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I have an Oracle Linux 7.5 VM on VirtualBox setup with a static IP address. My DNS servers have changed since I first setup the VM. I modified the file /etc/sysconfig/network-scripts/ifcfg-enp0s3 to have the IP address for the new DNS server but, when I reboot, /etc/resolv.conf keeps getting recreated with the old DNS server ip addresses.

[root@oel72 ~]# cd /etc/sysconfig/network-scripts
[root@oel72 network-scripts]# cat ifcfg-enp0s3
TYPE=Ethernet
BOOTPROTO=static
DEFROUTE=yes
IPV4_FAILURE_FATAL=no
IPV6INIT=yes
IPV6_AUTOCONF=yes
IPV6_DEFROUTE=yes
IPV6_FAILURE_FATAL=no
NAME=enp0s3
UUID=58524328-dc73-4b1f-9a56-e3a5d5a4edd5
DEVICE=enp0s3
ONBOOT=yes
IPV6_ADDR_GEN_MODE=stable-privacy
DNS1=IPADDRESSOFNEWDNSSERVER
DOMAIN="my domains edited for post"
IPADDR=10.0.2.6
PREFIX=24
GATEWAY=10.0.2.2
IPV6_PRIVACY=no
PROXY_METHOD=none
BROWSER_ONLY=no
[root@oel72 ~]# cat /etc/resolv.conf
# Generated by NetworkManager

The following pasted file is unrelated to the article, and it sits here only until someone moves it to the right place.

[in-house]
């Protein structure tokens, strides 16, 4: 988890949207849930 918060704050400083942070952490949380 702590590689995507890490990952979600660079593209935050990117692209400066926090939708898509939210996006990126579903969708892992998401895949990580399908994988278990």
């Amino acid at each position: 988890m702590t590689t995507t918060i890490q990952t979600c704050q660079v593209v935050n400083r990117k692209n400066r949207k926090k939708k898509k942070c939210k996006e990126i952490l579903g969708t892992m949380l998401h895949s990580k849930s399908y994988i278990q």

search my domains edited for post
nameserver IPADDRESSOFOLDDNS1
nameserver IPADDRESSOFOLDDNS2
nameserver IPADDRESSOFOLDDNS3

I edited out the actual IP addresses and actual domain names. Hopefully that will not obscure the issue. I'm guessing that there is some command to make the system pull in /etc/sysconfig/network-scripts/ifcfg-enp0s3 again and that it will store the IP address for the new DNS but I cannot find instructions for doing so. Does anyone know how to update these?

  • 1
    Is any DNS configured in /etc/sysconfig/network? – Thomas May 23 at 18:12
  • No, that file is empty. [root@oel72 sysconfig]# cat /etc/sysconfig/network # Created by anaconda – Bobby Durrett May 23 at 18:57
  • A couple of sites recommended that I run chattr +i /etc/resolv.conf. This seems to work but seems like a kludge or hack. – Bobby Durrett May 23 at 19:48
  • 1
    You may try using NetworkManager to set your DNS URLs/addresses. I'm not sure you'll find it on Oracle Linux, but nmtui is an easy way to do it from the command line. NetworkManager uses plugins to read/write network configuration files, but it doesn't monitor them. – fra-san May 30 at 10:47
  • 1
    Random suggestions (being short of good ones): 1) check if NetworkManager settings in /etc/NetworkManager/NetworkManager.conf differ from the default: the documentation (man 5 NetworkManager.conf) lists several and possibly convoluted ways to manage resolv.conf. 2) Use auditd to check which program is editing your resolv.conf. 3) If applicable, prevent NetworkManager from modifying resolv.conf (again, refer to man Networkmanager.conf, especially the dns and rc-manager keys). – fra-san May 31 at 8:51

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